Challenges related to analyzing the producing shale gas wells
To produce shale gas reservoirs, horizontal wells are drilled with multiple stages of fracture stimulation, resulting in a stimulated reservoir volume (SRV). The size of the SRV depends on the length of the horizontal well and the number of stages. However, this creates a complex system consisting of interconnected natural fractures, hydraulic fractures, and ultralow permeability matrix, which resulting in various flow regimes. The decline trends of shale gas wells are impacted by the different flow regimes that may occur as shown in Fig. 1.
The various flow regimes that can occur during the production of shale gas wells can affect the decline trends, and these cases are as follows [1, 2]:

Linear flow: which can dominate during the entire life of the well, occurs perpendicular to the hydraulic fractures from the matrix. This type of transient linear flow can be identified by plotting flow rate versus time on a Log–Log plot. The resulting plot exhibits a 1/2 slope if there are no natural fractures in the reservoir.

LinearBDF” refers to a combination of two flow regimes in shale gas wells. The initial flow regime is transient linear flow, which is followed by a boundary dominated flow (BDF). This transition is usually related to reaching the boundaries of the stimulated reservoir volume (SRV). On a log–log plot, this flow regime can be identified when a deviation from the 1/2 slope of the transient linear flow regime begins to appear.

BilinearLinear flow: refers to a flow regime where the initial assumption is bilinear flow, which is followed by another linear flow. This type of flow is typically associated with the presence of natural fractures and lasts for a brief period during the early stages of production. In bilinearlinear flow, the fluid moves linearly from the fractures to the well and simultaneously from the matrix linearly to the fractures. On a Log–Log plot, it is identified by a slope of 1/4, followed by a slope of 1/2 that signifies the bilinear flow.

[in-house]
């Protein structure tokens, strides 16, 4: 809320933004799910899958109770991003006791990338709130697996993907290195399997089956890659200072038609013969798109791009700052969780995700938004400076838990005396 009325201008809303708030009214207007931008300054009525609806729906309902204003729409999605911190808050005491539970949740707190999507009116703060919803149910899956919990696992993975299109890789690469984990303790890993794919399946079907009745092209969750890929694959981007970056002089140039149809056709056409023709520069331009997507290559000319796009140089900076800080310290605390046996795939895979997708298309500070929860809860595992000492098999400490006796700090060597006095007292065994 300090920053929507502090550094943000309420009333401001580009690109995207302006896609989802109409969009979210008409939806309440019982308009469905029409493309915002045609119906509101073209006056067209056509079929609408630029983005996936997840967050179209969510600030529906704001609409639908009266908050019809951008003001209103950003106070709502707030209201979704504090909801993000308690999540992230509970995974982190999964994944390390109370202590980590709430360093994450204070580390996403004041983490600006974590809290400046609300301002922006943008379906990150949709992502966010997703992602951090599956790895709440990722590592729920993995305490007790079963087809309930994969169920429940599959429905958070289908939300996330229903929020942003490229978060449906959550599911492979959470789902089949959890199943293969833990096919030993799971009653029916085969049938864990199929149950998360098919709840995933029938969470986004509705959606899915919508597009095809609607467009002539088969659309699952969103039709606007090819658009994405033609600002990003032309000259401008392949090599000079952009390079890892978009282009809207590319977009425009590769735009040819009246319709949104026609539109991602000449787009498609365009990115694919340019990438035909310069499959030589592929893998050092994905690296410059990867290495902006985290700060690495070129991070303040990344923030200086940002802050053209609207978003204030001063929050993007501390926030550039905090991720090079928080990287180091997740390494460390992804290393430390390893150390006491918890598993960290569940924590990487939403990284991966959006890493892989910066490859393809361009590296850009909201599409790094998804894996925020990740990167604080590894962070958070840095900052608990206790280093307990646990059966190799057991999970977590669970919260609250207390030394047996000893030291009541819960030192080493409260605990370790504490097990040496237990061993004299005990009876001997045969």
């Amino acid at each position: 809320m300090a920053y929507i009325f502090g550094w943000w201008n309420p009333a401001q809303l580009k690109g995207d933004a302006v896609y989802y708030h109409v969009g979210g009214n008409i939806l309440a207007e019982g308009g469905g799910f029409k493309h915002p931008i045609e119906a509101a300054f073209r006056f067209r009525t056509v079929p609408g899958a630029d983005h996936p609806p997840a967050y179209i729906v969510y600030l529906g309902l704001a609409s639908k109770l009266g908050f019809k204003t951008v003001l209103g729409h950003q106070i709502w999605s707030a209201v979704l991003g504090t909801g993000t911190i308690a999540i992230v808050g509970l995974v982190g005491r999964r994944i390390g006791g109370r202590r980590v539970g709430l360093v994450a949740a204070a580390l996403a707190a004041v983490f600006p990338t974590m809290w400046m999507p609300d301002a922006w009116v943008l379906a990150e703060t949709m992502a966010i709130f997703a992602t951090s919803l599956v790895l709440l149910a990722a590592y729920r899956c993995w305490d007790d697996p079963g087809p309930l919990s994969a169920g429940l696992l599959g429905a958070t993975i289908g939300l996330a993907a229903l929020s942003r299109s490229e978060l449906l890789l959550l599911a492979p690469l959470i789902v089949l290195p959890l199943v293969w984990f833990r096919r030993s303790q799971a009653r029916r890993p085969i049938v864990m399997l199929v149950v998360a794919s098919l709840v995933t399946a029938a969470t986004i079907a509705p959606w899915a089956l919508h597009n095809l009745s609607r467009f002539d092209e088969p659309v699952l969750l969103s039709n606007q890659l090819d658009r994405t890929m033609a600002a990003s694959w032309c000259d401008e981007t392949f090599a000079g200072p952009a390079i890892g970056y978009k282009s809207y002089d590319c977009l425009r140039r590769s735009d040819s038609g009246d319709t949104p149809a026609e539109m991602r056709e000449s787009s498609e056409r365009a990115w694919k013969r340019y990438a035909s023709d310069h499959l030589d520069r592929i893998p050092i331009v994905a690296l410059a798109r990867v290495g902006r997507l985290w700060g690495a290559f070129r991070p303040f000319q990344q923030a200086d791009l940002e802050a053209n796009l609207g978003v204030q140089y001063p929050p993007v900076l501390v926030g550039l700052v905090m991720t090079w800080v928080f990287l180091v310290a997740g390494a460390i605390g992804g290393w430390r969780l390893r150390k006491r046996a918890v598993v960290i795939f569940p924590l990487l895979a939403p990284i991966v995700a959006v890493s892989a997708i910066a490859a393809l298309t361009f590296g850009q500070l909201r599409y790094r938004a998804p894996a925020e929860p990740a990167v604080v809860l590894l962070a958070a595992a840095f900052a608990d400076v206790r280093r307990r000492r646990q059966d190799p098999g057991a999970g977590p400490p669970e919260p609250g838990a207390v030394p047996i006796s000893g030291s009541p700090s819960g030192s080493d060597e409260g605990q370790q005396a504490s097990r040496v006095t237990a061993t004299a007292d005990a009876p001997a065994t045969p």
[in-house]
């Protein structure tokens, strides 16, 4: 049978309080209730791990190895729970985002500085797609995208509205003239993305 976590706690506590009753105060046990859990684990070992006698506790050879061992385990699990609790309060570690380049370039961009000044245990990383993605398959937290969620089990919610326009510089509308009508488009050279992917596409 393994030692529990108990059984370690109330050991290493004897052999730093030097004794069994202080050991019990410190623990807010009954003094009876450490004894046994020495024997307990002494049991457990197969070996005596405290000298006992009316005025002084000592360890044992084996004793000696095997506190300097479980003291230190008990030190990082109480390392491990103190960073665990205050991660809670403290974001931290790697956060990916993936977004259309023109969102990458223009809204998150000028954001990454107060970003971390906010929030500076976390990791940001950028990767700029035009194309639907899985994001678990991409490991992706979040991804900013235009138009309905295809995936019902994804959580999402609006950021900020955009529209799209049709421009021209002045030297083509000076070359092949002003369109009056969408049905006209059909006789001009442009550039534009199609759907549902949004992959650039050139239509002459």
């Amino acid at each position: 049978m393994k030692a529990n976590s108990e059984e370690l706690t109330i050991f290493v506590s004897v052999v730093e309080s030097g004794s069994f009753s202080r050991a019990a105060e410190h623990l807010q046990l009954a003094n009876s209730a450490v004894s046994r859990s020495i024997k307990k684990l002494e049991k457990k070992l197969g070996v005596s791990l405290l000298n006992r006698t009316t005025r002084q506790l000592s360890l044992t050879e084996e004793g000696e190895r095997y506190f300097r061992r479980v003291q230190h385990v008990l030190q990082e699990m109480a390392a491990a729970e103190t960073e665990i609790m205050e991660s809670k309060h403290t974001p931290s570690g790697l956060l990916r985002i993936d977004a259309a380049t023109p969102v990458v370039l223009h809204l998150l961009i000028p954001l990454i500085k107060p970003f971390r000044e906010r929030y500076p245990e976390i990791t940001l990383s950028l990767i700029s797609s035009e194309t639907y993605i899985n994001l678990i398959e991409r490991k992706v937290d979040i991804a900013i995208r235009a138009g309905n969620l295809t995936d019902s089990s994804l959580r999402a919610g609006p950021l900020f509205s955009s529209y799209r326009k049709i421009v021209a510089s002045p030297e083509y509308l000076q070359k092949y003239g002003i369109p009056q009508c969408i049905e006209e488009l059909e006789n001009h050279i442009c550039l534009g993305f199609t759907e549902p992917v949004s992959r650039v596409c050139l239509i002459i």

BilinearlinearBDF flow: The Log–Log plot shows a deviation from the 1/2 slope once again when the flow reaches the boundaries of the stimulated reservoir volume (SRV). This flow regime starts with bilinear flow, followed by linear flow, and then transitions to boundary dominated flow (BDF) as the SRV is depleted
Methods
Empirical methods are classified into two categories:

Methods that neglect the flow behavior of shale gas.

Methods that take into account the flow behavior of shale gas
Methods that neglect the flow behavior of shale gas
Arps model
The Arps model comprises exponential, hyperbolic, and harmonic methods [4] that are characterized by the decline exponent b, which typically falls between 0 and 1 as demonstrated in Eq. 1 through 3. This model is applicable when the well is in BDF, and physical properties and BHP are nearly constant. However, b is always greater than 1 in shale gas reservoirs, rendering the superhyperbolic model (where b > 1) necessary. The superhyperbolic model employs the same expression as Eq. 2 but has different ranges for b.